TOWNSHIP 2, RANGE 9, Maine — Andy Jackson first suspected something was terribly wrong when the gray SUV that passed his 18-wheel tractor-trailer truck in the northbound passing lane of Interstate 95 on Thursday cut in front of him without braking.
That intuitive sense, born of driving about 2,500 miles a week, became horror when the 27-year-old Fort Kent man saw the SUV continue into the breakdown lane for about 300 feet before leaving the road and hitting a tree at something close to 75 mph, Jackson said.
“I really knew something was wrong when she went into the breakdown lane and wasn’t stopping. There was no attempt to slow down or nothing: It all happened in one fluid motion,” Jackson said Friday.
“I had never seen anything like it before,” he added. “I am watching her go down and I am thinking, ‘Is this person going to stop? What’s going on?’ And then she hit that tree. She hit it hard.”
A truck driver for R.F. Chamberland of St. Agatha, Jackson was among a half dozen strangers who tried but could do little to help 56-year-old Elizabeth Gould of Millinocket. The SUV’s driver, Gould was pronounced dead at Millinocket Regional Hospital shortly after the accident, which occurred at about 5:30 p.m. The vehicle had no passengers, state police said.
The cause or manner of Gould’s death remains undetermined. Results of a doctor’s examination of her body, and some toxicology tests taken as part of standard procedure in such accidents, could be available by Tuesday, a spokeswoman for the state medical examiner’s office said.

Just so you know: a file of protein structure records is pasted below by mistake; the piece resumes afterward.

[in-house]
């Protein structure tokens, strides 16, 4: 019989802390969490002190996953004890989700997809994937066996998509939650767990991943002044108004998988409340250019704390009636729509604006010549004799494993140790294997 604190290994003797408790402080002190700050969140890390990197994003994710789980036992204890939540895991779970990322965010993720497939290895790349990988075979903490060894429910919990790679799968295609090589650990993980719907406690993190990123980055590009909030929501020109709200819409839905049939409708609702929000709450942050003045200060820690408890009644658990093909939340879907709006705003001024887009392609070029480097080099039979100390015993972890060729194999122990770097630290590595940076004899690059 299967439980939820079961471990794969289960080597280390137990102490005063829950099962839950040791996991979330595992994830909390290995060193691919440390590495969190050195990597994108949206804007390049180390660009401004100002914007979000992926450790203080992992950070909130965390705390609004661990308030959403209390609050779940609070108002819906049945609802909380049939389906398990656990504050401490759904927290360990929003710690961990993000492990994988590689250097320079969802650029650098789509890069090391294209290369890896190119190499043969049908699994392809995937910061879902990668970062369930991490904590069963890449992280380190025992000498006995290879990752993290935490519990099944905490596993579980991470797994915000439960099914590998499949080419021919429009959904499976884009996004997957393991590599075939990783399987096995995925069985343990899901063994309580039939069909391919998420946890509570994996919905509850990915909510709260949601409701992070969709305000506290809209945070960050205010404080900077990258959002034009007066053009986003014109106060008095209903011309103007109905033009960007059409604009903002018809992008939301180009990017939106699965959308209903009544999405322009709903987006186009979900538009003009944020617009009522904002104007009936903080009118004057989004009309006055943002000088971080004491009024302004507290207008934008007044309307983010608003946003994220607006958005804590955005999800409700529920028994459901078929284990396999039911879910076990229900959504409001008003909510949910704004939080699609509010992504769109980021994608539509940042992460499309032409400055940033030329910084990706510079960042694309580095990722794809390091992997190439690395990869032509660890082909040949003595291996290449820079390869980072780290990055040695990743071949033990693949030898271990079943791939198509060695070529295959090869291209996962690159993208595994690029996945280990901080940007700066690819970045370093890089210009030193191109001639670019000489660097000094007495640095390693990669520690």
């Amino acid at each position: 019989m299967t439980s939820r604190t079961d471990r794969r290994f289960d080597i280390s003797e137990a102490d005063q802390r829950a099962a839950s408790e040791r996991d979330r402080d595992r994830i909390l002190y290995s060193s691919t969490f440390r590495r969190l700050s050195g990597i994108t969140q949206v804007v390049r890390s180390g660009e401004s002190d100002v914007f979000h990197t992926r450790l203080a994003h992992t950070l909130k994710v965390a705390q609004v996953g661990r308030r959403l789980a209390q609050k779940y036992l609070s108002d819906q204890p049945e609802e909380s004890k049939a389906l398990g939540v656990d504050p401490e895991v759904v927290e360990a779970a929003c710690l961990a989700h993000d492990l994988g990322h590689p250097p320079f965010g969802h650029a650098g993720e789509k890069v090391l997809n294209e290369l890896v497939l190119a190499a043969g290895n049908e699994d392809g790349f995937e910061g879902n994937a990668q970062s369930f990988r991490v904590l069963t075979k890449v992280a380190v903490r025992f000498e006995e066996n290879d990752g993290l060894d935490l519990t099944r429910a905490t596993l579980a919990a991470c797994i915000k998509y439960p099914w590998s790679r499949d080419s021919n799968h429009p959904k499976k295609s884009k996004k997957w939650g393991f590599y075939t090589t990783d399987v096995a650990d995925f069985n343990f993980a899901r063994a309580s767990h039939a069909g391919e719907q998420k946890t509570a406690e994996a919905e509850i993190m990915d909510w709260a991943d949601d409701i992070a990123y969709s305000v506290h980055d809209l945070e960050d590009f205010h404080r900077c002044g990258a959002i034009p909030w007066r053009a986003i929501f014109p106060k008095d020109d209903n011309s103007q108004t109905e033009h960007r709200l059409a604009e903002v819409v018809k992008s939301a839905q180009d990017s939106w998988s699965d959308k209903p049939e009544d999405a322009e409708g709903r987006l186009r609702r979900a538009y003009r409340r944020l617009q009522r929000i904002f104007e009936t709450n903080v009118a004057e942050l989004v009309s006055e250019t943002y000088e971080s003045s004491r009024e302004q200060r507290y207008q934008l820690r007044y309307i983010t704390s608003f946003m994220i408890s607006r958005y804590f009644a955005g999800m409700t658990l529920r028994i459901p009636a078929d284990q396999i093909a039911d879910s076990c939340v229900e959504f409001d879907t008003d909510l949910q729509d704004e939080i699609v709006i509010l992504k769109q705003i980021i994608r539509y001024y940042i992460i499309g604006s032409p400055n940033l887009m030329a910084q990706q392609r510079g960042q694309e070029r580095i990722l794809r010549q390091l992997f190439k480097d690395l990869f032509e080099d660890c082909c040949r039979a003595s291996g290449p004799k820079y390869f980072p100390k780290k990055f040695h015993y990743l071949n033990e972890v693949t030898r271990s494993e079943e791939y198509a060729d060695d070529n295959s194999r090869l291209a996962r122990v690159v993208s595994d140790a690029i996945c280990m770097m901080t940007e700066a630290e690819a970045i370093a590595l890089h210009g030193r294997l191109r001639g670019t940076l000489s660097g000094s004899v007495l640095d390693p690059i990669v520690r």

The SUV swung 180 degrees during the impact and slowly caught fire, state police said.
Jackson said he and several others, including two or three people who said they were trained in First Aid and an off-duty police officer, found Gould slumped between the front seats. The SUV’s airbags apparently deployed properly. Gould never regained consciousness, he said.
Other passers-by armed with fire extinguishers doused the flames that eventually appeared, Jackson said. The rescuers considered trying to get Gould from the SUV but feared that moving her would worsen her injuries.
Jackson saw nothing that could have caused or contributed to the accident, he said. The road was wet from a light mist but not enough to cause hydroplaning. No animals darted into the road in front of them, and no other vehicles were apparent, he said.
“This was a medical thing. Something happened to this woman before she went off road,” Jackson said. “It’s my guess that she was maybe having a stroke.”
State police will examine Gould’s vehicle to determine if any defects caused the accident. Trooper Adam Coover, who is investigating the accident, did not immediately return a telephone message seeking comment Friday.
The accident was the first Jackson had seen since he began driving truck full time about four years ago. He typically hauls Maine-made products or raw materials, including trees and potatoes, from Maine anywhere east of the Mississippi River, he said.